A coalition of 21 Republican lawmakers has drawn a line in the sand, warning House Speaker Kevin McCarthy that they will not support appropriations measures that fail to adequately address soaring government spending.
According to a letter that Fox News has posted, the lawmakers declared that they “cannot support appropriations bills that will produce a top-line discretionary spending level barely below the bloated FY 2023 level (already grossly increased by the lame-duck omnibus spending bill we all vehemently opposed a mere six months ago) and effectively in line with the cap set by the debt ceiling deal that we opposed and was supported by more Democrats than Republicans.”
“Instead, we expect all appropriations measures – as laid out at the beginning of the 118th Congress – to be in line with the enacted FY 2022 topline level of $1.471 trillion, and to be achieved without the use of reallocated rescissions to increase discretionary spending above that top-line,” the lawmakers asserted.
The GOP holds a majority in the House, but in order to pass bills without support from Democrats, most of the Republicans must stick together. Just a handful of Republicans could stop the House GOP from passing measures absent Democratic support. The 21 lawmakers who signed the letter hold more than enough sway to derail passage of a measure if they disapprove of it and Democrats are not supporting it.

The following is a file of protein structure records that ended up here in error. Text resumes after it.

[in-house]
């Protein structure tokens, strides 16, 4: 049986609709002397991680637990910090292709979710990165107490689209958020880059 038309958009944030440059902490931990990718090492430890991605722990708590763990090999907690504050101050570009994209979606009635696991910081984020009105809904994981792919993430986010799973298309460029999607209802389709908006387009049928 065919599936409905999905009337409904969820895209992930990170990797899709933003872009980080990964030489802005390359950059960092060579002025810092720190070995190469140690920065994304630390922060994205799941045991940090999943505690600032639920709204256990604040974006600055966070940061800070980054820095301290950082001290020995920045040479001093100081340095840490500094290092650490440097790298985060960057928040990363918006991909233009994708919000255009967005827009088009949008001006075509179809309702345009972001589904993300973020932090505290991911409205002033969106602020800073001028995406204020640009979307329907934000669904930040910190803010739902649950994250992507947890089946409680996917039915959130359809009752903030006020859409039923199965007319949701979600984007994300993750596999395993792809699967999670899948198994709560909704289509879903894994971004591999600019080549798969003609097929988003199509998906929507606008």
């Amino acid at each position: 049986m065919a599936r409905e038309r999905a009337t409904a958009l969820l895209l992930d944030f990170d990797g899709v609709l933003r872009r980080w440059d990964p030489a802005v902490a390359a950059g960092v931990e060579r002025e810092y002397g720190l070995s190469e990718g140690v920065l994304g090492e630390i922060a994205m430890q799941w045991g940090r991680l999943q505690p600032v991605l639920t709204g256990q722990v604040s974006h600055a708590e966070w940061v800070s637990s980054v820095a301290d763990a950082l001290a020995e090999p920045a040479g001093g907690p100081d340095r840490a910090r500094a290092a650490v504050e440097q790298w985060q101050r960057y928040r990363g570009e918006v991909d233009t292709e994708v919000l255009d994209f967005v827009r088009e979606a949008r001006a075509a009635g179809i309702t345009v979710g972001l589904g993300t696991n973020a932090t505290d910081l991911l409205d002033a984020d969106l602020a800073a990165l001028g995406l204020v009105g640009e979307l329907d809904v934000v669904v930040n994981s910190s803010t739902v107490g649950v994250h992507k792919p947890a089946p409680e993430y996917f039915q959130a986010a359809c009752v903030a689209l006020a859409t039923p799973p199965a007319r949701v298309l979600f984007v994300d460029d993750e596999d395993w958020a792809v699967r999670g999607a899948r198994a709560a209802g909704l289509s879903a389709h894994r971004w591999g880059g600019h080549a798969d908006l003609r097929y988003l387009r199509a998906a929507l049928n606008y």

“For unity to exist, we must have a clear mission to actually cut the total discretionary federal bureaucracy to pre-pandemic levels and end the empowerment of President Biden’s radical woke and weaponized government,” the conservatives explained. “Absent adhering to the $1.471 trillion spending level – and/or achieving significant policy victories such as forcing President Biden to sign H.R. 2 and take the steps necessary to secure the border – we see an impossible path to reach 218 Republican votes on appropriations or other measures.”
The 21 Republicans who signed the letter include Scott Perry of Pennsylvania, Chip Roy of Texas, Bob Good of Virginia, Lauren Boebert of Colorado, Dan Bishop of North Carolina, Josh Brecheen of Oklahoma, Eric Burlison of Missouri, Eli Crane of Arizona, Byron Donalds of Florida, Jeff Duncan of South Carolina, Matt Gaetz of Florida, Paul Gosar of Arizona, Clay Higgins of Louisiana, Anna Paulina Luna of Florida, Mary Miller of Illinois, Barry Moore of Alabama, Ralph Norman of South Carolina, Andy Ogles of Tennessee, Bill Posey of Florida, Matt Rosendale of Montana, and Keith Self of Texas.
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